E.T. Phone Home

The SETI Institute was created by astronomers such as the late Carl Sagan, and other notable individuals such as William Hewlett and David Packard of Hewlett-Packard fame, Nathan Myhrvold and Paul Allen of Microsoft, and several others. Using data from the sources such as Arecibo, Hubble, and Spitzer, SETI has spearheaded the search for life in the universe, and well as the search for extrasolar planets. In the late 1990’s, the SETI@home project was established to utilize the computing power of millions PCs distributed throughout the world as an ad hoc supercomputer of sorts to help sift through the mounds of data received from optical and radio telescopes and from data gathered by the Hubble and Spitzer Space Telescopes. The method used by SETI and others to search for extraterrestrial life makes the broad assumption that other life forms would use the electromagnetic spectrum for communications. We assume that the laws of physics are constant in the observable universe, so other intelligent civilizations would have also invented or stumbled across the idea of using the electromagnetic spectrum for communications.

One hole in this strategy is that E.T. may not be using a phone or a radio to call home. Although we pat ourselves on the back for all of our scientific inventions, it could be that there’s an entirely different medium of communications staring us right in the face. In fact, it may be doing just that. It could be that photons can be designed to carry information at the speed of light, and may employ some unknown type of encoding or modulation to carry messages. E.T. might even use dark energy to communicate, or perhaps employ neutrinos. We have enough trouble just detecting neutrinos, but to a more advanced civilization, perhaps these elusive little particles are as common as table salt.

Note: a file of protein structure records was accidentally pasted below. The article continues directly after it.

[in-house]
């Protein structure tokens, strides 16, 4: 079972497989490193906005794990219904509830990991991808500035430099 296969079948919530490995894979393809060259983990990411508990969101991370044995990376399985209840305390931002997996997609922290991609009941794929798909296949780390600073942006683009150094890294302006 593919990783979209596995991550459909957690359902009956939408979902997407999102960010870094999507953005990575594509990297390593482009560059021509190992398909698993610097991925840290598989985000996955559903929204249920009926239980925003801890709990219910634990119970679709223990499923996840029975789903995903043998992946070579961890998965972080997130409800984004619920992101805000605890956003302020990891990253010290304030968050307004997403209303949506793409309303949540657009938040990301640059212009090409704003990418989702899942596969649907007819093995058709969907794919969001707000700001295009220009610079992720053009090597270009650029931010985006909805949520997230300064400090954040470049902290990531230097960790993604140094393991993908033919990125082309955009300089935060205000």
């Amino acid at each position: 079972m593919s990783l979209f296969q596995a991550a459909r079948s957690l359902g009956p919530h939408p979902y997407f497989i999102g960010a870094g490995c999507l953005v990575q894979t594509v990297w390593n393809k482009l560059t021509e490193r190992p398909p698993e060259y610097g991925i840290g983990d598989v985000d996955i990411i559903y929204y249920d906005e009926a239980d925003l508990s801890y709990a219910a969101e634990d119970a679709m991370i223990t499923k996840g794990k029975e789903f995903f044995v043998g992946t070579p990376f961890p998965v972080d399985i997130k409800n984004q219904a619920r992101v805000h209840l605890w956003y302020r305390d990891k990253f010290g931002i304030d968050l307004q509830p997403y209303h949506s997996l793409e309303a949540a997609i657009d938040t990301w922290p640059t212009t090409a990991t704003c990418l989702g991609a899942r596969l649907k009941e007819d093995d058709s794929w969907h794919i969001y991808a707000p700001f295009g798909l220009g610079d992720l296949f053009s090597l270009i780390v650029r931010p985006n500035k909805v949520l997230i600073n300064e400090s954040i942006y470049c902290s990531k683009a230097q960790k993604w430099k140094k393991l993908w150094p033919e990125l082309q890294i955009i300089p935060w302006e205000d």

Another possible flaw in this strategy is that there may in fact be life out there, but perhaps it is microbial in nature and is unable to answer. We’ve certainly discovered many examples of extremophiles here on Earth, so it could be that space is teaming with these forms of life. We just don’t know what to look for. Fermi suggested that given the size and age of the universe that it is unlikely we’re alone, but more likely, we’re just not looking in the right place or using the correct methods. Of course, there are other theories. Some feel that life is just a transitory stage and that we will ultimately dry up and blow away like doggy doo-doo. Still others feel that we’re being kept in a zoo, perhaps contained so we don’t screw up the rest of the universe.

Perhaps the biggest joke of all is using the human race as a yardstick for defining ‘intelligent life’. It’s pretty arrogant to use ourselves as the gold standard for intelligence. We’re a race that over centuries has butchered our brothers and sisters to possess their wealth, gain power, or force our views of religion on each other. A list of the genocide, wars or major conflicts throughout the relatively short time we’ve inhabited our planted could fill volumes. In the last two hundred years alone we’ve managed to strip the Earth of most of its natural resources, polluted our oceans, rivers, and streams, and partially destroyed the critical elements of our atmosphere that shield us from harmful radiation and help maintain a climate conducive to life. We’ve already left enough nuclear waste to keep our descendants on their guard for the next 25,000 years.

In our search for E.T., we often state that we’re looking for ‘other intelligent life in the universe’. This presupposes that we’re in the same category as extraterrestrials because after all, they couldn’t be more intelligent than we are, right?

Steve Mastrianni

Where the heck is E.T.?